Evesday, 13 Harvest's End
I fear that I will fail to convince my companions that their mission is doomed, but I can’t bring myself to abandon them in their hour of need. Though Mikras, the Paladin, knows a little of the healing touch, it is through my own alchemy that they have continued to survive the rotten marshes.
Sana and Drew had us stop beside a Wyrdsbush as we camped this evening; I’m not sure they recognised the bush for what it was but it captured my attention immediately. As the rest slept, I gathered, as much of the bush’s berries as I possibly could, as much as the task might require. I won’t let these damned fools walk themselves to their deaths.
Easeday, 14 Harvest's End
It should’ve been a day of rest, and it would have, had any of them remembered their scripture, but still, we continued onwards. A husband and wife pair, merchants from the look of their caravan and ox, passed us on the road today - they spared no end of strange looks for Mikras, a paladin taking to the road on such a holy day. They needn’t have bothered. Mikras’s faith has never been particularly staunch or absolute, it is stubborn Drew, the blacksmith, that wastes no opportunity to share some parable or tale from the great goat’s book.
Mornsday, 15 Harvest's End
This journal may one-day serve as an accounting for my sins, my betrayals. I think a small part of me perhaps wants to be stopped - I seem to have become increasingly less careful about how, and when, I dose their provisions and waterskins with the wyrds-berries. Three companions, three times a day; I suppose the longer this state of affairs continues, the greater my chances of being noticed. Sana’s keen hunter’s eye has glanced a few times in my direction, an observation that has bolstered my paranoia, but to the best of my knowledge, I am not caught yet.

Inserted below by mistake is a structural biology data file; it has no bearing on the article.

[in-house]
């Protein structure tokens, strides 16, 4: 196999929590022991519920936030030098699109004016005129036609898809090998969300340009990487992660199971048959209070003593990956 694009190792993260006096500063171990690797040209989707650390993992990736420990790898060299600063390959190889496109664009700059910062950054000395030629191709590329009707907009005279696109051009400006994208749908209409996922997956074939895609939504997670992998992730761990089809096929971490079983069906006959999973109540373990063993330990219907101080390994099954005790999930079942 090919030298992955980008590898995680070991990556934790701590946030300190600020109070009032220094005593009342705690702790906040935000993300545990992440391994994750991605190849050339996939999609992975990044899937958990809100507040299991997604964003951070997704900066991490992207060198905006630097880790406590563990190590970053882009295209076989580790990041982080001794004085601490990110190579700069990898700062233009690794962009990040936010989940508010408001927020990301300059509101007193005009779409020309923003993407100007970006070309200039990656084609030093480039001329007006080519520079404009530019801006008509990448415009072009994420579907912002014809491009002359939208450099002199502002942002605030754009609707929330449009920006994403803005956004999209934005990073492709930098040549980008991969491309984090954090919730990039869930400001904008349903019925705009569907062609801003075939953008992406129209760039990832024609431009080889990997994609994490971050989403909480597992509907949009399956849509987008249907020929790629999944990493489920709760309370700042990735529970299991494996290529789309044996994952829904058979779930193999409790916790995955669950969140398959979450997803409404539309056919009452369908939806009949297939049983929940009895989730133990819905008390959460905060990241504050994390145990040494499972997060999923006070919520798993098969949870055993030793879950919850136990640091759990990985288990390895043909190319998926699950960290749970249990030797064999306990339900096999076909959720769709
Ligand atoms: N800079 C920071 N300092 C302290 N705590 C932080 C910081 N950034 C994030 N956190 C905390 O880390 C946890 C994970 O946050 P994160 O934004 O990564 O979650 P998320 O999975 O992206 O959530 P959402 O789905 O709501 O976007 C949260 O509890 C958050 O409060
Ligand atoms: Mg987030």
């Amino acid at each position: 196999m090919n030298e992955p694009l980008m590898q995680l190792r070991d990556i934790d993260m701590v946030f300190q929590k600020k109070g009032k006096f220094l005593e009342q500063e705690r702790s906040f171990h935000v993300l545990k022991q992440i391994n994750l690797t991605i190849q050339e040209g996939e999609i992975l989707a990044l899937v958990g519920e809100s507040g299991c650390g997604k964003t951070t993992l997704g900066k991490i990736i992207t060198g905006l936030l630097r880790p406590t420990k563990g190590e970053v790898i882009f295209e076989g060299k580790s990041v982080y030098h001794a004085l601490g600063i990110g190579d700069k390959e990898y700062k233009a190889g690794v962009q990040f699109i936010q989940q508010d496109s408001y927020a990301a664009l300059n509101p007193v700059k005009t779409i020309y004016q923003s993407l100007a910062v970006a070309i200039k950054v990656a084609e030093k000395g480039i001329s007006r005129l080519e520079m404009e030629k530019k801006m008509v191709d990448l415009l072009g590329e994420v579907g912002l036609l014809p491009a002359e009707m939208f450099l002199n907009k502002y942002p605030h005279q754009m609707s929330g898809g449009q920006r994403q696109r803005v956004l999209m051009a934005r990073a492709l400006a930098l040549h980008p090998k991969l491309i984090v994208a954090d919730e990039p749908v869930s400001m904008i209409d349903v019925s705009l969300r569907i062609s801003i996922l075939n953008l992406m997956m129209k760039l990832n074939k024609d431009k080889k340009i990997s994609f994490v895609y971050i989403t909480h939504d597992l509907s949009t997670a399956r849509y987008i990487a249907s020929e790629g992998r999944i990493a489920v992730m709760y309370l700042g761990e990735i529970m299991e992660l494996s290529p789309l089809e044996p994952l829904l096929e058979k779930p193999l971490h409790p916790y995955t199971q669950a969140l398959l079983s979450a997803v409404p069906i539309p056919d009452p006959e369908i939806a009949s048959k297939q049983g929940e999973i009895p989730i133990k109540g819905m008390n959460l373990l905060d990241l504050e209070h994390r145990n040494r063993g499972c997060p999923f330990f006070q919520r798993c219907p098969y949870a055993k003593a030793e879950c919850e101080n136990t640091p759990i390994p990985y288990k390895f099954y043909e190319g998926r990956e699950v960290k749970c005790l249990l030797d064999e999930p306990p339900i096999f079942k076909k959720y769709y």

Turnsday, 16 Harvest's End
They talk of the Gloom, of the beast of shadows, as though it is an animal they can track and kill. I understand the thing, unlike most I’ve seen the thing first-hand; it is an unstoppable abomination, and they all walk to their deaths with the confidence of men and women taking a gentle stroll.
I don’t care for what it did to our village, nor for what it might do to the villagers it took in the night. My companions don’t agree with me, but those people are already lost. I only care about what the Gloom could do to them, the only ones of us left. It will leave soon, leave these lands forever, and I won’t let it take the last good few I know.
Wyrdsday, 17 Harvest's End
They lie around me, sick, heaving, and cursing their ill fortune. Soon it will be too late. Though I mark the page in haphazard and rough casts of the quill, I am pretending. I could write with a poet’s penmanship, or stand and brew the antidote in a matter of hours - I have no complaint rendering me cripple.
To produce a salve, something well within my capabilities, would still leave them plenty enough time to continue their journey into that den of horrors - but for what? To prove themselves heroic? I’ve already seen that the sole member of the group with any cowardice about their person is myself - I can feel the doubt and second-guessing squirming at the back of my mind; if in fact there’s any bravery to my soul, buried deep inside, then please let it be what I grip tightly as I stay this course.
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